Editor’s Note: This column replaces the one written 11/26/17

If you thought Tennessee football hit rock bottom on Saturday night, take another look at Sunday.

The Volunteers almost had a new coach for a few hours. Vice chancellor and athletics director John Currie chose Ohio State defensive coordinator Greg Schiano and won approval from Chancellor Beverly Davenport and whoever else has a vote.

The coach and AD, with legal assistance, signed a letter of understanding and were in the process of negotiating a contract when half the world did a volcanic eruption.

Fans criticized the choice of Schiano because he isn’t Jon Gruden. The myth that the ESPN star analyst might choose UT for a return to coaching has spoiled the scene. Nobody else can measure up.

Like Gruden, Schiano is a former coach of the Tampa Bay Buccaneers but he doesn’t have boyish blond hair and impish blue eyes and didn’t win a Super Bowl.

Albert Haynesworth and a few other former Vols threatened to withdraw support of the football program over the choice. Tennessee politicians spoke harshly of Schiano because he was once a Penn State assistant (1990-1995) who was rumored to have known of Jerry Sandusky’s sexual abuse of boys long before the criminal case made international headlines.

A former graduate assistant who wasn’t there until years later testified that another assistant said Schiano had said he saw or heard.

Guilty by geography and association. Tarnished goods. Beneath our dignity. Children are our greatest resource. Amen.

It didn’t seem to matter that Schiano, 51, has strongly denied being aware that Sandusky was a wicked pedophile. There is no evidence that he knew. Prosecutors ignored the rumor.

Nobody was listening when Ohio State coach Urban Meyer said “Greg’s been a close friend for 20-plus years. Elite person, elite father, elite husband. Carries over into the way he handles players; excellent coach, excellent person.”

Schiano is the father of four – Katie, Joey, John and Matt. The boys play football.

Somebody painted a deadly charge on The Rock, UT campus landmark: “Schiano covered up child rape at Penn State.”

The New York Post offered a photo to the world. The local paper caught up.

“Our Tennessee standards mean something, and a Greg Schiano hire would be anathema to all that our university and our community stand for,” said Eddie Smith, representative of the 13th District in Knoxville.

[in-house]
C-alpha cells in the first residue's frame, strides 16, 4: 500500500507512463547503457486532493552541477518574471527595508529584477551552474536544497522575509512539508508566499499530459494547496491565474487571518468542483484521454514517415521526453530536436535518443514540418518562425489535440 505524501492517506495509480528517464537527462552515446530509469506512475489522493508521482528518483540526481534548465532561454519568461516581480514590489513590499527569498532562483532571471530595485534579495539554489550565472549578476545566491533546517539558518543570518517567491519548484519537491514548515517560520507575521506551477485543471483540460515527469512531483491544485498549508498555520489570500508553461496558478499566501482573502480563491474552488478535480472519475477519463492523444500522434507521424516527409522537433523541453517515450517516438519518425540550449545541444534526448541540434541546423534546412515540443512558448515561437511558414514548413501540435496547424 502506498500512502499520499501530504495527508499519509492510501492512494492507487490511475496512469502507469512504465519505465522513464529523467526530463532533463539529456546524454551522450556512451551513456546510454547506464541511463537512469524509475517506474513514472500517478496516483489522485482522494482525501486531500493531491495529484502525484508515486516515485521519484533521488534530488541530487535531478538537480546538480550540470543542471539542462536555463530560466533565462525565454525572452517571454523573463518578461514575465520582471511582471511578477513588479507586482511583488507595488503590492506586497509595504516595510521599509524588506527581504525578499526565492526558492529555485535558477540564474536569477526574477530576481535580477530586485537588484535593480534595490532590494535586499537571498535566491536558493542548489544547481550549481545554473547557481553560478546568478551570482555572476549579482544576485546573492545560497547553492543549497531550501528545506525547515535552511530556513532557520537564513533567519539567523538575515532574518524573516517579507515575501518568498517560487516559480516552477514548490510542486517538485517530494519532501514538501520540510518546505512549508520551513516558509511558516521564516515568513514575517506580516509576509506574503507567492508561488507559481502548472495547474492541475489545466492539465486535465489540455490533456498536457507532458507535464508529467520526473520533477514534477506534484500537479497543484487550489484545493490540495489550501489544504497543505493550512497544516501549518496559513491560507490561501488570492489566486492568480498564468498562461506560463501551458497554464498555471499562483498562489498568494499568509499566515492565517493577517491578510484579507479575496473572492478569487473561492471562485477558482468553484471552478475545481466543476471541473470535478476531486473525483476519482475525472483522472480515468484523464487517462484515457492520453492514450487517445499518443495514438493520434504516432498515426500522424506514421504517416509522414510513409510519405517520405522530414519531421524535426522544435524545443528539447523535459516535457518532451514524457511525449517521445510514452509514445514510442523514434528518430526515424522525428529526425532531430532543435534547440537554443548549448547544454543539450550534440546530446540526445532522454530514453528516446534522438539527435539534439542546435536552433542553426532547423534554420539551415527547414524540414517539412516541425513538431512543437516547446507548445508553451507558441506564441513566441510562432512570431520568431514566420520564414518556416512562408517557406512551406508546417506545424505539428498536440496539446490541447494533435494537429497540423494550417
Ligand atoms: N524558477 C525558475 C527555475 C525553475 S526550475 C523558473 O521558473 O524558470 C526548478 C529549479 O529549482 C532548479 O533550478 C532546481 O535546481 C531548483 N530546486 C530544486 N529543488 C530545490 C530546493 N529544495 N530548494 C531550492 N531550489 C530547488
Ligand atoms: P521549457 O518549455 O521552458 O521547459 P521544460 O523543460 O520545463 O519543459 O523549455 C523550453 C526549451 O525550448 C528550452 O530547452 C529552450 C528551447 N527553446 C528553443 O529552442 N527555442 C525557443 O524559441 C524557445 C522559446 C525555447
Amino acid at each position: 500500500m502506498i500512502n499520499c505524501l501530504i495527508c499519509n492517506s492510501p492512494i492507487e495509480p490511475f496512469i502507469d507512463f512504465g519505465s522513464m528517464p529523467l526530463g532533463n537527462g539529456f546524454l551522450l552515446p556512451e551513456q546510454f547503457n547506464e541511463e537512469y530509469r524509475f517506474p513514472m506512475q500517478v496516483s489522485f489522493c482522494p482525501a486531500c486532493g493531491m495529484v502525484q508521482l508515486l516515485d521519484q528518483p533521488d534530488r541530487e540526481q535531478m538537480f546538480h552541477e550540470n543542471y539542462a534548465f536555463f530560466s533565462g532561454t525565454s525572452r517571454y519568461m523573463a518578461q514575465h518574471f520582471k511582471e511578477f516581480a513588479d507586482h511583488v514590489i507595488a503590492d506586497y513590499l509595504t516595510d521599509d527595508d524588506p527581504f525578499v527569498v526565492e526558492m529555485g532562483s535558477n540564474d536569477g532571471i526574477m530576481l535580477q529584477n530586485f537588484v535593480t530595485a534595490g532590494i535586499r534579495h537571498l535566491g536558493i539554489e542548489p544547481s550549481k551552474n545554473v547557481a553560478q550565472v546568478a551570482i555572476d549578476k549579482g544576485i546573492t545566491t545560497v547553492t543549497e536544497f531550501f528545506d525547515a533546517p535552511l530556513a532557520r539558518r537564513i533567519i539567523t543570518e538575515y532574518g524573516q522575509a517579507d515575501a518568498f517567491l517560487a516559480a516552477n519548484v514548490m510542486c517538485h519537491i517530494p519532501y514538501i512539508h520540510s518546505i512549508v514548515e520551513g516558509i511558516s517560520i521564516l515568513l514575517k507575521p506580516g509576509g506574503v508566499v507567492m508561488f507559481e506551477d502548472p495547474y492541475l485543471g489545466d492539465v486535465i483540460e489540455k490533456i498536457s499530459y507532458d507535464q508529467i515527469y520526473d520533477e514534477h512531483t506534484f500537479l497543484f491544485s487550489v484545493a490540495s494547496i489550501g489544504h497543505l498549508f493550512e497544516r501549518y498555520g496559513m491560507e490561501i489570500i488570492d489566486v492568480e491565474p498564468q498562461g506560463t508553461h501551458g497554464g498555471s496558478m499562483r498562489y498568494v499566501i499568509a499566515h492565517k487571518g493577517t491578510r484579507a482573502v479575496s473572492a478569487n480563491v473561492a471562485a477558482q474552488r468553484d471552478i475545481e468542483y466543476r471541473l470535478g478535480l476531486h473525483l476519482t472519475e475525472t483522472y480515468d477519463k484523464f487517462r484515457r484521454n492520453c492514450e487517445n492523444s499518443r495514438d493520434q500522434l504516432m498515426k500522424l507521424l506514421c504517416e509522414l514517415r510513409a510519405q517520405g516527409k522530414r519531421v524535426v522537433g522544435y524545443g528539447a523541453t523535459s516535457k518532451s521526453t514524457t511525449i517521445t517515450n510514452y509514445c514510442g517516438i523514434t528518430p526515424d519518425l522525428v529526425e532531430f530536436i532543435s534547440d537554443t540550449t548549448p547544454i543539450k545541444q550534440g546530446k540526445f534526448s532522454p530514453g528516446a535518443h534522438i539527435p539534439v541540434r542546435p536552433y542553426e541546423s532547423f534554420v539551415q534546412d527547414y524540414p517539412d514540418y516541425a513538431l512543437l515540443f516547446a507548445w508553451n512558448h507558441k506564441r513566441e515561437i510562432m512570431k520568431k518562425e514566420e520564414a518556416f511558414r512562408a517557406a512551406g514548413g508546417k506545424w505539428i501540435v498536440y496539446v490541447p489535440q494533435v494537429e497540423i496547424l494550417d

Student protesters called for Currie to be fired on general principles. Ineptness. There must be a dozen better choices. Politicians are more relevant. They help determine state funding for the university.

Currie and Schiano ended up in an impossible situation. The athletic director had declined the services of a professional search company and chose to do his own investigations. He interviewed several prospects and chose an accomplished acquaintance from late 2009. They talked then when the UT coaching job was open.

Currie has lost influence at home and away. Other coaching prospects will be cautious.

Schiano is too smart to go where he isn’t wanted. The job is hazardous enough without starting with two strikes.

In fact, this stubborn, tough guy from New Jersey might have been a fine choice. Earlier in his coaching life, he built Rutgers from below zero to five bowl victories in a row. More famous football programs tried to pull him away.

Schiano collected an assortment of plaques and honors. He was national coach of the year. One of his teams got as high as No. 6 in the AP poll. The Scarlet Knights went 49-20 from 2006 to 2011. If you are keeping score, that is a better record than Tennessee, Notre Dame and several others had during that era.

Alas, fame caught up with Schiano. He fell for the call from the NFL. He became coach of the Bucs. In the beginning, he established discipline and was projected as a winner. He was identified as old school. He had a firm, determined demeanor. Everybody said it was genuine.

After his second season, he was fired. Players didn’t like him. Players lost too many games.

That was early 2014. He has since been waiting for an opportunity such as Tennessee.

He volunteered as an assistant coach at the Tampa high school where his sons played. He did a lot of homework, reviewing and revising his coaching philosophy. He did a TV show for the NFL Network. He visited successful college coaches. He met Gruden each week for video breakdowns.

One of his campus stops was Columbus, Ohio. He asked and answered a lot of questions. Meyer was properly impressed. Schiano joined the Buckeyes in 2015. Statistics say he was very good at what he did.

Currie offered what Schiano wanted, a head job where football matters. He was to receive a sizeable raise. His pay at Ohio State is $700,000. There is no buyout.

Schiano offered what Currie sought, experience as a strong leader, national identity, excellent reputation as a recruiter. He has Florida connections.

The coach knows more than you might guess about the Volunteers, worst team in the Southeastern Conference.  One of his friends from Rutgers days is Jim Guarantano, Hall of Fame receiver from that school, father of Tennessee’s young quarterback.

OK, that is moot, but I thought you’d want to know how far was the fall from Rocky Top to rock bottom.

Marvin West invites reader reaction. His address is marvinwest75@gmail.com.

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Written by Marvin West